Tax Stories – Simon Whitehead (JHA, UK) – on the Ancient Rome & tax litigation

In this Tax Stories episode I speak with Simon Whitehead who is ranked consistently among the leading individuals for tax litigation by the Legal 500 and Chambers & Partners. He is a founding partner at Joseph Hage Aaronson, established 10 years ago. JHA is a boutique dispute resolution firm which specialises in tax litigation. JHA tax litigation practice is ranked in Tier One of Legal 500 and Chambers UK, for every year since the firm was established. Previously Simon was Partner at Dorsey & Whitney (10 years). Before that was a partner at PwC Legal. Besides the law degree Simon has a PhD at Sydney University.


“Laws are silent in time of war,” said Cicero. We can see that even in times of peace by Russia regarding the international law. We discussed if the fundamentals of the rule of law at its crossroads. We also discussed a story related to tax of Catiline who rebelled against Cicero and the Senate.


One of my favourite books regarding the ancient Rome is Quo Vadis by Henryk Sienkiewicz I recommended Simon. The Polish author got the Nobel Prize in literature for it back in 1905. Whereas Simon recommended All the King’s Men by Robert Penn Warren – the book got Pulitzer prize. The book is about a lawyer who begins his political career as an idealistic man of the people, but he soon becomes corrupted by success and the lust for power. Also Simon recommends The Truth of the Matter by Gough Whitlam on the Australian constitutional crisis and relations with the UK.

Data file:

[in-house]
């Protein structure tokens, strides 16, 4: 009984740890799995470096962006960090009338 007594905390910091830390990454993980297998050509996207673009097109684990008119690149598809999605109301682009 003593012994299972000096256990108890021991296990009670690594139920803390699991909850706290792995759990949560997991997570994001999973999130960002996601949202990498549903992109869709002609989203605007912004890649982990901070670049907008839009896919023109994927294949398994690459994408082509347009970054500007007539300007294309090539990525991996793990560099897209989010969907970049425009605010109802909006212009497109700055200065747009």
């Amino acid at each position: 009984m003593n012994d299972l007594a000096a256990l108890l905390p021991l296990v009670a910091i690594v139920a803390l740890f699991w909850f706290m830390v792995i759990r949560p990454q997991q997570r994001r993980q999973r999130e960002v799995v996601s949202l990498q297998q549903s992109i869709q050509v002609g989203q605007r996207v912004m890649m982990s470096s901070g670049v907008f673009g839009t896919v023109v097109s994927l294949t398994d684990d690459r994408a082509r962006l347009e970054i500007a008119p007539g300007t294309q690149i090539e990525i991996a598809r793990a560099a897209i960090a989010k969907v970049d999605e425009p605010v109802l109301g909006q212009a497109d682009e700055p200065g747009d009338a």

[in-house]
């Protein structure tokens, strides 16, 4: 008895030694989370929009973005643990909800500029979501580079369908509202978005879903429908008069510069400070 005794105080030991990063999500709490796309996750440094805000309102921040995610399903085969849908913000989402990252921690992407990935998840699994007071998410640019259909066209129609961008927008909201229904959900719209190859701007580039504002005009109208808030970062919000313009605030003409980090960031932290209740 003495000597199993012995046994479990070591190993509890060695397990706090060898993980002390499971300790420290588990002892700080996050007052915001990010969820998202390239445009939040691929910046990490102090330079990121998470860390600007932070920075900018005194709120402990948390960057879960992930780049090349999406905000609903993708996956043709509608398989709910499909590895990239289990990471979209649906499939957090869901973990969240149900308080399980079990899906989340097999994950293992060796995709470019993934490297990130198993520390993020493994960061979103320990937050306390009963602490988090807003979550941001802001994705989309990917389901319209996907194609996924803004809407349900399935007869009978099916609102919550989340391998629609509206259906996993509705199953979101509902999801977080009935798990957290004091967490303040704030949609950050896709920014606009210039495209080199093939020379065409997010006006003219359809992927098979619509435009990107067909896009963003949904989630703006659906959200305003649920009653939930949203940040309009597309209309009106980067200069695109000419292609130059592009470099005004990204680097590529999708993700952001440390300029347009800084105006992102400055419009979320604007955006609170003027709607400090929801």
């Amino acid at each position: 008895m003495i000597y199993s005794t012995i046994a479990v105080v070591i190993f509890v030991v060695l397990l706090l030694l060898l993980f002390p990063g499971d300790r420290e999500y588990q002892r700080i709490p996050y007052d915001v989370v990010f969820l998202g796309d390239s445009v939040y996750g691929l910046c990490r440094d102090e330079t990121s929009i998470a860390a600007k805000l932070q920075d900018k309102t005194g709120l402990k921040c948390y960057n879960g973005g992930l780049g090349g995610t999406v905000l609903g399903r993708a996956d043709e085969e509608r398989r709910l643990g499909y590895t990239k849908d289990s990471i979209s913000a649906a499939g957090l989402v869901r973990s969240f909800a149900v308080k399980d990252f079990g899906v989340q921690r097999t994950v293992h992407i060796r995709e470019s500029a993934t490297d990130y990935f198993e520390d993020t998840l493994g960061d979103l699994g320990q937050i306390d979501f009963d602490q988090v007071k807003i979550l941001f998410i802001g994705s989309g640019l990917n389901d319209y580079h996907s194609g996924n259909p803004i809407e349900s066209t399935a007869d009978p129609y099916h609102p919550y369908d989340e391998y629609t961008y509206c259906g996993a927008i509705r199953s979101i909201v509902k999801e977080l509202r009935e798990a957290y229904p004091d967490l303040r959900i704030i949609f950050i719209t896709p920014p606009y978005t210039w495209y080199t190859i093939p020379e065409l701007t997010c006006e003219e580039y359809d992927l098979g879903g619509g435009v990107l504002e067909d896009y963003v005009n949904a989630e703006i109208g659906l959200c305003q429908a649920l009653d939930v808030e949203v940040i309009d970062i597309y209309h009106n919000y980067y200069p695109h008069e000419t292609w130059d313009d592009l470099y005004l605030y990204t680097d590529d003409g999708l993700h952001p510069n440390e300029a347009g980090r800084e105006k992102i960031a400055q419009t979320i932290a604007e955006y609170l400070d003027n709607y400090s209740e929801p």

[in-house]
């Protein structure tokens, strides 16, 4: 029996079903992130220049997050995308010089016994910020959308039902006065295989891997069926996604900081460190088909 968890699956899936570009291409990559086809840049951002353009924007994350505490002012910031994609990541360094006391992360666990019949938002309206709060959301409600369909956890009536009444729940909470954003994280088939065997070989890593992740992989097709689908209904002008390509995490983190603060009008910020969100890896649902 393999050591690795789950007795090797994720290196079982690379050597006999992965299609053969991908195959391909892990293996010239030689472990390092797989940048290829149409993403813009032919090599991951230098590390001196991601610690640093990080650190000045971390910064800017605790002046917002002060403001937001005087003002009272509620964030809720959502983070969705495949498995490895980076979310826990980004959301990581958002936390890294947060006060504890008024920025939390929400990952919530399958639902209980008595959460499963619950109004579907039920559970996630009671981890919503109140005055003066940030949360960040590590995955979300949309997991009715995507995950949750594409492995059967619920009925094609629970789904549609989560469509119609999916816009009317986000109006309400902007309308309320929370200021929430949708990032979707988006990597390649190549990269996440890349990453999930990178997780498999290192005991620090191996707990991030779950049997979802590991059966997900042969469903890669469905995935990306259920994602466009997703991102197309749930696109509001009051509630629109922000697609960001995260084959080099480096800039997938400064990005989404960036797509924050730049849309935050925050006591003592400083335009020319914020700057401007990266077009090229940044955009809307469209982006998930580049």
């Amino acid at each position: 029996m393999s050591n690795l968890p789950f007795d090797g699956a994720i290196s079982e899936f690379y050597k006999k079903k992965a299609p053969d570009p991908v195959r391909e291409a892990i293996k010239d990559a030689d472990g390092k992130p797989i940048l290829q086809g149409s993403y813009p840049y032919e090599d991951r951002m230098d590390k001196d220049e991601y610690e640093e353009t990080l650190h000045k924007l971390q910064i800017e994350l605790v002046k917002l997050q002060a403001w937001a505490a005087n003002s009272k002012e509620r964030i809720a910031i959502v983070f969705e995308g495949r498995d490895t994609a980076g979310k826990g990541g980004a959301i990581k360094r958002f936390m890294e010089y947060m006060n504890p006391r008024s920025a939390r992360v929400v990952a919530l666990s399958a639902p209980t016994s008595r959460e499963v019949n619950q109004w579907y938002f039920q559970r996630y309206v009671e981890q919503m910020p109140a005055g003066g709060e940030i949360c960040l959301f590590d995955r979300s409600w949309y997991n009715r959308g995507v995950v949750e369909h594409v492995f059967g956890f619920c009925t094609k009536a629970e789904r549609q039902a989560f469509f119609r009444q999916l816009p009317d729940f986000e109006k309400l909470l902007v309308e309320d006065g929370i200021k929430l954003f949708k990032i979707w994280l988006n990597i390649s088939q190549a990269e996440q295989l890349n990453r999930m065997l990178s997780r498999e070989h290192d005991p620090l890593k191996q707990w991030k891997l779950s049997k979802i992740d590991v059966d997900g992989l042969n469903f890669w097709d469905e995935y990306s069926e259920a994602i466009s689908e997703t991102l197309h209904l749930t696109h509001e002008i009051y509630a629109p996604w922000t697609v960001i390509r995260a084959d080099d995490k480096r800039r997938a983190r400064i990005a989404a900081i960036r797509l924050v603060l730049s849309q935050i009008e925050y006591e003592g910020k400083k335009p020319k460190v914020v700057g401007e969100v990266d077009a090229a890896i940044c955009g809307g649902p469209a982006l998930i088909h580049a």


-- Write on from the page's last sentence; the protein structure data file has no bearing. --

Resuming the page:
One of the issues that often amuses Simon is how politicians just look at one part of the formula – the rates, whereas the base is equally important. Then we also discussed fairness of proportionality of income tax. Simon also thinks that employers social contribution is basically just more of an income tax. Simon recalled that most probably Machiavelli said that at the beginning of the Empire the tax rates are low, but the take is high, whereas at the end the tax rates are high, but the take is low.

Tax litigation

Simon says that within their tax litigation department the best ideas come from internal discussions within the team. Also he tries to have a system where all internal messages are done by calls, not e-mails. Also virtual court hearings and e-files are great features of the lock-down. As to the fees the UK tax litigation market is quite flexible – law firms can have success fees, can take a % of the damage (but there are limitations) and no charge if the case is lost, or one can charge a little bit if you loose and a lot if you win, etc.

Tax planning is fine

In the context of several interesting CJEU tax cases Simon told about he concluded that legitimate tax planning within the EU market is fine in order to do the business as cheaply as possible, that also includes tax.

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